Step One–Before even surveying the market for, say, a new financial or ERP or CRM software package, spend the time to map out the problem you’re trying to solve.  Draw diagrams of your workflow if it’s a process problem, map out the pain points your users and management are experiencing and make sure you’ve got root problem, not the symptoms.  Just doing this one step starts you off with better directional accuracy, and keeps you from grabbing the first cool tool you find on Google.

Step Two—Make sure the problem you’re solving is worth being solved.  A recent analogy ripped from the headlines: in spite of Rt 95 coming to a grinding halt on the July 4th weekend, highway authorities said there were no plans to widen to road to accommodate the problem. Why? It happens 4 times a year.  The rest of the time all is acceptable.  Spending millions to save 8 days of inconvenience a year for motorists makes no sense.  Carry that thinking to your analysis—make sure you understand in the most quantitative terms possible, what the problem is costing the business.  You may find that hiring a part time person, or replacing a low performer may solve the issue without you having to put a nickel down for a new system.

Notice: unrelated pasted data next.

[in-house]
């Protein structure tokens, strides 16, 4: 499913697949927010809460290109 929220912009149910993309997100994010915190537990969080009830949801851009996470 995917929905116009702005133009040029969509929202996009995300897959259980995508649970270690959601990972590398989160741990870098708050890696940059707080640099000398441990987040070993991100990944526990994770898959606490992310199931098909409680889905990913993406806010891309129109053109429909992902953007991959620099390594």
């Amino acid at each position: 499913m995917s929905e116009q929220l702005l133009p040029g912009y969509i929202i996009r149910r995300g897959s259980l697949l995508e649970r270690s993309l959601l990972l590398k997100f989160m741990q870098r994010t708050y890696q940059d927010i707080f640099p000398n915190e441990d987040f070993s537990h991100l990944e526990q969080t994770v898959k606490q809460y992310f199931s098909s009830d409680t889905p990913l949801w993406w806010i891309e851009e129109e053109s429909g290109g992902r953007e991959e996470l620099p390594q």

Step Three—Match the magnitude of the problem to the requirements of the solution.  Once you know what the problem is costing you and what changes to your processes need to happen, then start looking at solutions.  Key here is to understand what needs to be different once the implementation is done.  Take the time to develop a set of requirements, from the user perspective and the management viewpoint—what needs to happen to streamline the process, and what information is needed for decision-making, and test any solution against those needs. This way you’ll only spend what you need to.

Step Four—Do the math.  Make sure to calculate the total cost of ownership, not just acquisition costs.  Include staffing needs, supplementary fees, support, etc.  Then figure out how long it will take for the new solution to pay for itself and provide a return to the business.  If it’s too long, rethink the solution or review the problem!

Step Five—Make sure you’ve got the expertise at hand to guide the implementation.  More projects fall apart because the people tasked with driving the implementation don’t know enough about the processes being revised, the vagaries of the technology, and/or the capabilities and use of the new system.  In other words, even if your cousin Murray has the time to help on the project, if he can’t meet those three criteria then you should find him something less risky to do.